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I am writing a script that powers on a system via network. And then i need to run a few commands on the other host. How do I know whether the system has powered on?

My programming language is Perl and the target host is RHEL5.

Is there any kernel interrupt or network boot information that indicates the system has powered on and the os has loaded?

[In a different scenario] I was also wondering just in case if i just switch on my Machine manually. when is it exactly said to have powered on. and when is the OS is supposed to have booted completely for a network related operation such as executing a network command there. What if the system is on DHCP how would a remote system then search for this machine [i guess it is possible via mac address. but if i am wrong ].

If I have missed out any info please feel free to ask me. If you have any suggestions to make the task easier please surface them :)

thanx imkin

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4 Answers 4

Well, I'd say the system is booted when it can perform the request you've made of it. That is, the sshd daemon is running. That's booted sufficiently for your purposes (I assume - substitute for whatever daemon you really need).

So, I'd send the power-on signal, and check back every 15-30 seconds to see if I could connect. If I've failed to connect within whatever is a reasonable time for that machine (2 minutes or 5 minutes or whatever), then I'd send an alert to the IT support team. Well, I'd send it to myself first, and only once I've investigated a few failures or so and found them to all be legitimate would I start sending it directly to IT.

DHCP is kind of a different question. You'd have to start learning about broadcasting, or having a daemon on that machine "call home" during boot to register its current IP address. And it would have to "call home" every time a DHCP renewal changed its IP address. This is decidedly more convoluted. Try to avoid DHCP on such server machines if at all possible.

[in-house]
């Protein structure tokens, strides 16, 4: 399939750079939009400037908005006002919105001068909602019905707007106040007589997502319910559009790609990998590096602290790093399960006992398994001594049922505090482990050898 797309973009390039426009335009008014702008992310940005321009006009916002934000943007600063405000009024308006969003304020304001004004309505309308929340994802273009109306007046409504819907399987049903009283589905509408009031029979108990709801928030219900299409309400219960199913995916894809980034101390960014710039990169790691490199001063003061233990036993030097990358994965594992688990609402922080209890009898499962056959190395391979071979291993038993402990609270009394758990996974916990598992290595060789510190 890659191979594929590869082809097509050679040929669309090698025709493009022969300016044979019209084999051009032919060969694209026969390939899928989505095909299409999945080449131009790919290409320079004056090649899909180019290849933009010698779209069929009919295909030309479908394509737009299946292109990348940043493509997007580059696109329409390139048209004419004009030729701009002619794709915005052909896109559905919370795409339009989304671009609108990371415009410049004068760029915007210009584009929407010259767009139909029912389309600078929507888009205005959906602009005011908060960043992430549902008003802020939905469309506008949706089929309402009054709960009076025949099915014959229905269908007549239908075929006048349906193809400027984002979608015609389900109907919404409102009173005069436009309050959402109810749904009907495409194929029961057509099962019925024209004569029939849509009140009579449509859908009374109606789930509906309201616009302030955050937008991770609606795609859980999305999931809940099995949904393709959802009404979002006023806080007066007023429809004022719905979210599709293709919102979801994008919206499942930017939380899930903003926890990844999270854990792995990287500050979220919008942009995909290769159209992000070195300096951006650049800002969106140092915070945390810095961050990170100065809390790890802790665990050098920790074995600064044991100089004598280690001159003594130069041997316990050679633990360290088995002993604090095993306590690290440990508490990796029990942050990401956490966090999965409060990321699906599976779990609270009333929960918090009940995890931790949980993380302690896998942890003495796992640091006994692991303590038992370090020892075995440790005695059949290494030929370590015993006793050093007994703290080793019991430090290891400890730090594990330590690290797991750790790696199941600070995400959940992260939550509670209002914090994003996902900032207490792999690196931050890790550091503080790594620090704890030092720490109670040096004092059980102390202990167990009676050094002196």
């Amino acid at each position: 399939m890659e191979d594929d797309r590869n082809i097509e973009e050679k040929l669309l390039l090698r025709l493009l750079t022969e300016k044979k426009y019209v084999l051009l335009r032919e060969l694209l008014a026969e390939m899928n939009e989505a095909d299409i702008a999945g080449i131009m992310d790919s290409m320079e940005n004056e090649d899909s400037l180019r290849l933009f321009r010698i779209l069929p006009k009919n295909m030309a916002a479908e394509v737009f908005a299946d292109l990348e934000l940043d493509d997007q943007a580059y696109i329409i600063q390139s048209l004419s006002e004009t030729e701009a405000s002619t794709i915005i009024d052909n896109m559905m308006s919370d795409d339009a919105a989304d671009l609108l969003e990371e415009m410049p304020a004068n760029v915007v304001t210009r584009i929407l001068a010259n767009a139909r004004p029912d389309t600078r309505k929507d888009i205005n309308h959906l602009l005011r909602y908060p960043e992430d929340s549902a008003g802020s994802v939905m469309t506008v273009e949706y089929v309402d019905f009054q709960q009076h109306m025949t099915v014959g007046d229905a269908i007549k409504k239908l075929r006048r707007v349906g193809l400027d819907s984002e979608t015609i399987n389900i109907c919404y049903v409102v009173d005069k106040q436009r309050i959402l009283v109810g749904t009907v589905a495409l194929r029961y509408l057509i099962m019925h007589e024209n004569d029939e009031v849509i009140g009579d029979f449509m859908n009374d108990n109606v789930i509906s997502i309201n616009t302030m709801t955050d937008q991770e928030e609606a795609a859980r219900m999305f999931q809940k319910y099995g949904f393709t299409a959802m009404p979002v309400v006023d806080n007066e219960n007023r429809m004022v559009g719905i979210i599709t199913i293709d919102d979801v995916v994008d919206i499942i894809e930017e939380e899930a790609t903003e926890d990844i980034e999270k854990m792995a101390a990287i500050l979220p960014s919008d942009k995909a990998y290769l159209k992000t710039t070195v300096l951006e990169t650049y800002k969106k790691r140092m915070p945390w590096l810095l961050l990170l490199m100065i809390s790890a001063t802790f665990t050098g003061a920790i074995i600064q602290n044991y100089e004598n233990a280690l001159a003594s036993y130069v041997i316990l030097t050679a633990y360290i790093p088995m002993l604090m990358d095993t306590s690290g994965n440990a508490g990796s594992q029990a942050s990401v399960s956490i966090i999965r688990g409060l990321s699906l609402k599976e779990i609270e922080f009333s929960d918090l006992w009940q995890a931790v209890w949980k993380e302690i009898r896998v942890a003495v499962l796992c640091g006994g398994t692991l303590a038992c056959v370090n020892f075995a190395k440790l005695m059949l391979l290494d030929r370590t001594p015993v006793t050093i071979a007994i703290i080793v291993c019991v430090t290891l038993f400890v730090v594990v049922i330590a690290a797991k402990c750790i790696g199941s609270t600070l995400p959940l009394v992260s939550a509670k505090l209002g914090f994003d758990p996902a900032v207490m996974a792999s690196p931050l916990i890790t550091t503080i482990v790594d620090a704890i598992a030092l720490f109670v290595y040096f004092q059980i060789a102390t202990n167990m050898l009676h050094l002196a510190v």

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Why would DHCP change the IP address? DHCP just means that the computer asks the network for an address - it doesn't mean that the address changes. What fixes the address is the router or whatever replies to the query. All one has to do is to tell the router to give a fixed IP to the machine. –  Account deleted Oct 12 '08 at 8:56
    
DHCP merely can change IP addresses. Nothing says it must. One must deal with that in some way - which is either configuring the DHCP server specially, or dealing with the IP change. –  Tanktalus Oct 12 '08 at 13:30
    
It is generally not a good idea to use the IP address directly. –  Brad Gilbert Oct 14 '08 at 17:26

On the rebooting machine you can install a script in your crontab with the special @reboot assertion (see man 5 crontab). That script could send a notification of some kind to the other machine, notifying it that it's up now.

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I like this idea of the system phoning home. Make it the last thing in the boot sequence (or at least after the services you care about) and you know the system can respond to your subsequent requests. –  tvanfosson Oct 11 '08 at 17:08

I think checking for sshd sounds like a good approach.

As for the DHCP problem: if the other computer is on the same subnet you can look it up by MAC address using Net::ARP.

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How about adding a script to the remote machine which gets run on startup to have it tell you when it is ready.

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